What Does the Future of Gaming Livestreaming Look Like?

by on April 18, 2018

To say that the video game streaming industry is taking off would be some sort of an understatement. In April 2017, a report published by industry analytics firm SuperData Research revealed that more people watch video game content and streams than HBO, Netflix, Hulu, and ESPN combined.

While this figure also includes video on demand that is uploaded to YouTube as well as streamed live, a huge reason why the “worldwide gaming video content audience” sits at 665 million people are game live-stream platforms such as Twitch.

With SuperData also predicting these viewing figures to grow by 21% between now and 2021, it begs the question: What does the future of gaming livestreaming look like?

Games Industry to Embrace Livestreams in New Ways

A person holds a PS4 controller in front of a screen via Pexels

The traditional method of video game-related live streaming involves someone playing a game while streaming it to hundreds and even thousands of viewers. However, in the future, we can expect the games industry to embrace that in more ways, going beyond stream sponsorships and giving free games to the most popular people on Twitch.

For example, video game developers can think of more ways to include “stream-friendly” features. New release The Darwin Project is a good example of this, with the game allowing one player to act as an MC who can give power-ups and boosts to players who are lagging behind, making for interesting, highly viewable gameplay that is well-suited for live streaming. Game developers may even offer additional interactivity with streams. One example of this is the live casino industry where players can tune in to play games in which live dealers deal cards via a stream, as players place bets and win chips by interacting with that stream. Live casino promotions such as welcome bonuses and no-deposit bonuses have helped give players incentive to try these new streaming options. We have already seen video games such as World of Warcraft, World of Tanks, and Heroes of the Storm support Twitch overlays, add-ons and mods so expect that to increase even more.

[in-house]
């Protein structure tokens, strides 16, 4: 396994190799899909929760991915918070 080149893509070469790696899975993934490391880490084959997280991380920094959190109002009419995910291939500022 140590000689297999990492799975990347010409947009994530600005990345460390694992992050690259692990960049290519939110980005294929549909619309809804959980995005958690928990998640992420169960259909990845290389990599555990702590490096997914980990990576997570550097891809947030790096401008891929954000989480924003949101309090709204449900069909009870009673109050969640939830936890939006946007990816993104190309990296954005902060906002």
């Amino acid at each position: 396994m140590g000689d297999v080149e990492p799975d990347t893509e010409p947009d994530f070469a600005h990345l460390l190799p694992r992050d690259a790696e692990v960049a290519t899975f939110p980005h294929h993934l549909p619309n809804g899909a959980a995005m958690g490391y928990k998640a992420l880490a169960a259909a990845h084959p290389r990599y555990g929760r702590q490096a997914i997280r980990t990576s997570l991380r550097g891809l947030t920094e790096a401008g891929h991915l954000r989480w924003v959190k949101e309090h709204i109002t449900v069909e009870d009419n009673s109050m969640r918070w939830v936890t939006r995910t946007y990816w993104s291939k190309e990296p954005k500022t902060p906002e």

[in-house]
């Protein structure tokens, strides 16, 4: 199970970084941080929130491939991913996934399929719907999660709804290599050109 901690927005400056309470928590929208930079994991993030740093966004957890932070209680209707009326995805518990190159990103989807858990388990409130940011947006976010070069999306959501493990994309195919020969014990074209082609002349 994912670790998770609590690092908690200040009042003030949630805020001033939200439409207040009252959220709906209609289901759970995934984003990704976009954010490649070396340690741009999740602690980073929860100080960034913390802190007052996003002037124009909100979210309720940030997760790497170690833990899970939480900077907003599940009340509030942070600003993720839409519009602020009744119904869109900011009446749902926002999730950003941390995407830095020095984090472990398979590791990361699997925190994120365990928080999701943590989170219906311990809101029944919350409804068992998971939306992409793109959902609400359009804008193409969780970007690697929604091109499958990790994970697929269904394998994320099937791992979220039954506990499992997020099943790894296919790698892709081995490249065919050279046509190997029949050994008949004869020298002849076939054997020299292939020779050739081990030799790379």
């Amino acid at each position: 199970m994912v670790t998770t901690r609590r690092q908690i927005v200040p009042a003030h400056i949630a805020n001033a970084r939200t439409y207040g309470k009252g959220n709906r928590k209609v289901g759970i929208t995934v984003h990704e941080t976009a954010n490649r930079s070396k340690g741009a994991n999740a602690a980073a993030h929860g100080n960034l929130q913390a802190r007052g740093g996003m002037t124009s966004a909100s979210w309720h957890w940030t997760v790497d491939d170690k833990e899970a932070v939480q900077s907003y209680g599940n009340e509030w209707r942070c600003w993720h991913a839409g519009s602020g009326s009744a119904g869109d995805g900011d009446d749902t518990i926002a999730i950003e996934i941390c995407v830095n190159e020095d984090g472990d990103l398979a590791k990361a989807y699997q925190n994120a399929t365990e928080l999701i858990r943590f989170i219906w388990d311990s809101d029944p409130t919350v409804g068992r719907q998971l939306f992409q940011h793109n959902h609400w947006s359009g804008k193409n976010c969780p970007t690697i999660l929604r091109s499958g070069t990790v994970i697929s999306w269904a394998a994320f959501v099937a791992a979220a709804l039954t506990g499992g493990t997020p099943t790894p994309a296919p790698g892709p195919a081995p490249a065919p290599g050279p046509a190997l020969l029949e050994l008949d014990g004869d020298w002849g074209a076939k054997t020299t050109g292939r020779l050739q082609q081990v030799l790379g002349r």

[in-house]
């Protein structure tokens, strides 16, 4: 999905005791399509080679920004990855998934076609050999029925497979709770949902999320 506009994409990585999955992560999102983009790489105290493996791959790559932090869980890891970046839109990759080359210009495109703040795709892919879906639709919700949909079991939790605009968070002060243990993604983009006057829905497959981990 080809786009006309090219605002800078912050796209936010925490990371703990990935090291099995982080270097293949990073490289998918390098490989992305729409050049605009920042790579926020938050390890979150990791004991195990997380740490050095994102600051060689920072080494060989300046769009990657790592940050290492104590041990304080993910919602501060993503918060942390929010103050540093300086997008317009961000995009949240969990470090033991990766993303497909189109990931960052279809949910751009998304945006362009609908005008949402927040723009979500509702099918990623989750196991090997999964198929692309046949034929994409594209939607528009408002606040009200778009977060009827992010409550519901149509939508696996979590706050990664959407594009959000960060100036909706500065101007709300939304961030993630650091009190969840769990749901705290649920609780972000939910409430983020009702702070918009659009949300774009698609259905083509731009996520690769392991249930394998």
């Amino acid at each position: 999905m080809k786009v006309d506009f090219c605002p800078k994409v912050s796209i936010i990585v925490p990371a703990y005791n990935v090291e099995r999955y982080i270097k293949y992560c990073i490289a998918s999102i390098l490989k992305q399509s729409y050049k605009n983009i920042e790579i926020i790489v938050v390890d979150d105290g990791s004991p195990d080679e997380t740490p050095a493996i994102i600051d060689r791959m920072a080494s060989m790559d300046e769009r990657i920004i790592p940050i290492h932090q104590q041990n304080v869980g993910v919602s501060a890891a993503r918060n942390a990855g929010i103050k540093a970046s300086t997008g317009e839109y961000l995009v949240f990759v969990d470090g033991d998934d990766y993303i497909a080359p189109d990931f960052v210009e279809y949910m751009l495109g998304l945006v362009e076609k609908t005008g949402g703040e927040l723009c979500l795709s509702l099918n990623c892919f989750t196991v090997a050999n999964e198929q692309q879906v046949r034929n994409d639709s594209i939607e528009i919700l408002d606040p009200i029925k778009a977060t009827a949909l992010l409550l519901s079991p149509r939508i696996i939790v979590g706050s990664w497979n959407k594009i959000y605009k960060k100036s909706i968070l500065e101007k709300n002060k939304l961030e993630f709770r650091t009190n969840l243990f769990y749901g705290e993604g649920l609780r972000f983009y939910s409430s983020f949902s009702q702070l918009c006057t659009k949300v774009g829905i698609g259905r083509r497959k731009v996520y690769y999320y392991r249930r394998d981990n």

A Huge Growth of Streaming Sponsorships

An Xbox One controller sits next to a pile of games via Pexels

As mentioned, a number of video game developers and publishers already sponsor video game live streamers by giving them free games or through ad banners. But we could see these partnerships shift and change in the coming years.

The recent success of a Fortnite livestream that featured Drake and Travis Scott is one such example. The two musicians teamed up with popular Fortnite streamers Ninja to play the game – and that stream broke Twitch records. Following the huge success of this stream, developer Epic Games has announced plans to host a Fortnite tournament featuring celebrities and famous streamers later this year, helping to grow the game’s popularity even more.

There are also partnership opportunities with Twitch directly. The Twitch Prime program offers free game loot to players and it also gives them an incentive to start playing the games supported by Prime in order to redeem those goodies. In addition to individual streamer sponsorships, developers could also create partnerships with Twitch to increase awareness of their titles.

The video game livestreaming industry has hundreds of millions of viewers and is incredibly lucrative too. Combined, it means that there is lots of room for growth and it will be exciting to see how the industry expands next.